10 April, 2012

Dawkins and Pell battle it out in one hell of a debate

Dawkins and Pell battle it out in one hell of a debate

2 comments:

  1. Cardinal Pell claims Darwin as a theist and when Prof. Dawkins objects tells him to look at page 92 of his autobiography

    "Another source of conviction in the existence of God, connected with the reason and not with the feelings, impresses me as having much more weight. This follows from the extreme difficulty or rather impossibility of conceiving this immense and wonderful universe, including man with his capacity of looking far backwards and far into futurity, as the result of blind chance or necessity. When thus reflecting I feel compelled to look to a First Cause having an intelligent mind in some degree analogous to that of man; and I deserve to be called a Theist."

    Seems clear cut. Point taken, Game set and ...

    But wait, the following paragraph

    "This conclusion was strong in my mind about the time, as far as I can remember, when I wrote the Origin of Species; and it is since that time that it has very gradually with many fluctuations become weaker. But then arises the doubt—can the mind of man, which has, as I fully believe, been developed from a mind as low as that possessed by the lowest animal, be trusted when it draws such grand conclusions? May not these be the result of the connection between cause and effect which strikes us as a necessary one, but probably depends merely on inherited experience? Nor must we overlook the probability of the constant inculcation in a belief in God on the minds of children producing so strong and perhaps an inherited effect on their brains not yet fully developed, that it would be as difficult for them to throw off their belief in God, as for a monkey to throw off its instinctive fear and hatred of a snake"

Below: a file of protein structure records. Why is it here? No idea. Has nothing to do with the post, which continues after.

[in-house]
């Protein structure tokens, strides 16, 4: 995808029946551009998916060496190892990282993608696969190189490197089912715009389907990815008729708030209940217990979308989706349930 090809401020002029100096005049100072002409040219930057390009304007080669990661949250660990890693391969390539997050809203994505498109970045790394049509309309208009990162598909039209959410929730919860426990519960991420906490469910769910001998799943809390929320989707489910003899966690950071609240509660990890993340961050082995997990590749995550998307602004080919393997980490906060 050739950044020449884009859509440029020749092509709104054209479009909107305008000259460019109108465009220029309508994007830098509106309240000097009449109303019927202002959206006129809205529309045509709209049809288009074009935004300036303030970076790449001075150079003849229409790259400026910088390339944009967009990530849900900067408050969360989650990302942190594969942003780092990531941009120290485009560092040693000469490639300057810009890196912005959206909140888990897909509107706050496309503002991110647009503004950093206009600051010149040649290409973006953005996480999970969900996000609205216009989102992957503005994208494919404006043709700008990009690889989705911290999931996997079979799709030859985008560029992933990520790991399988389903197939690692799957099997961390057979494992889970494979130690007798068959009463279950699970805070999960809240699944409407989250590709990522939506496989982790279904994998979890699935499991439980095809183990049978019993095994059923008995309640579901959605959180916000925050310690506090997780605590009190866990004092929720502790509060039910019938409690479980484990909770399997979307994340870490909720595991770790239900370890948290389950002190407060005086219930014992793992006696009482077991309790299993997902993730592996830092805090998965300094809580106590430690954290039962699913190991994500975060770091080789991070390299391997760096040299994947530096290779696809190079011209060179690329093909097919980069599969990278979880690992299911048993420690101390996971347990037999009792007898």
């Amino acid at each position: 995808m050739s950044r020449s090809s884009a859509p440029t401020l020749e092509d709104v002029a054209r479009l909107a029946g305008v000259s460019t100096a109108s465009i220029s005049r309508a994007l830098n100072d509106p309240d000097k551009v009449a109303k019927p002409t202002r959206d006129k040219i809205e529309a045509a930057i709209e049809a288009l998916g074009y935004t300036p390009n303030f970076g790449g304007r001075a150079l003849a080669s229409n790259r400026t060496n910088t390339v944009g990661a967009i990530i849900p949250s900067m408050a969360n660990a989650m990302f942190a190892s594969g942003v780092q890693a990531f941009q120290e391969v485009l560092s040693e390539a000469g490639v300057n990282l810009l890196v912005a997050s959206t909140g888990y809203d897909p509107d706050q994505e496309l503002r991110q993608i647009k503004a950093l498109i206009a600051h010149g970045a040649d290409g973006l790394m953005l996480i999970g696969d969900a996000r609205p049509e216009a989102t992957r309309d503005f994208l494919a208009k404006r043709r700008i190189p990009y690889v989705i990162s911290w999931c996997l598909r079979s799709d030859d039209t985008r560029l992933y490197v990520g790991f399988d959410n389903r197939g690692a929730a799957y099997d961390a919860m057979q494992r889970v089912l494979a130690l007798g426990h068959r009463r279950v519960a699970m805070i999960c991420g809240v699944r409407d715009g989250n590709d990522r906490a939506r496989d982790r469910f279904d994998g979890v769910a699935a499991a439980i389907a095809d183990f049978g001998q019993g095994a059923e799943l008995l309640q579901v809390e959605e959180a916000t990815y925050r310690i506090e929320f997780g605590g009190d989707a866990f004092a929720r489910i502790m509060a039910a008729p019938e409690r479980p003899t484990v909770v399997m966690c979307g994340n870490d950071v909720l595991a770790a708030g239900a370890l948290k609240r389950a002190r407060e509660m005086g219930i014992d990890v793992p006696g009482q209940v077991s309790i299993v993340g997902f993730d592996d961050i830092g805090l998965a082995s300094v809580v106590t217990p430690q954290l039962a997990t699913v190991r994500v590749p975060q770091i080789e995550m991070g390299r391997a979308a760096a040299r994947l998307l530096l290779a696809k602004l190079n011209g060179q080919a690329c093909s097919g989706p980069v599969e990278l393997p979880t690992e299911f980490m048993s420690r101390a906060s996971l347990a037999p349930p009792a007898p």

At best Darwin was an agnostic. I would have expected a more honest representation of Darwin's views from the Cardinal.

    Rationalist1

    ReplyDelete
    Replies
    1. Charles Darwin never preached against the existence of God, as far as I know. He lived in another time. To do so would have had profound effects upon not only his own life but also that of his family. Also, it is well to remember that he was a naturalist by profession and not any kind of social activist.

      He's dead and has been for quite a while. Best let him lie, I say. He wrote a good book. Take it for what it is. What it isn't is about God and whether or not he exists. Dawkins is as wrong as Pell to try and drag poor dead Charlie into today's controversy.

      I follow Jesus. I don't know or care whether he was the son of God or that we are all, including him God's children. The guy was definitely on to something, don't you think? Pell, Dawkins, you and I can probably all agree to that. Why don't we?

      Delete

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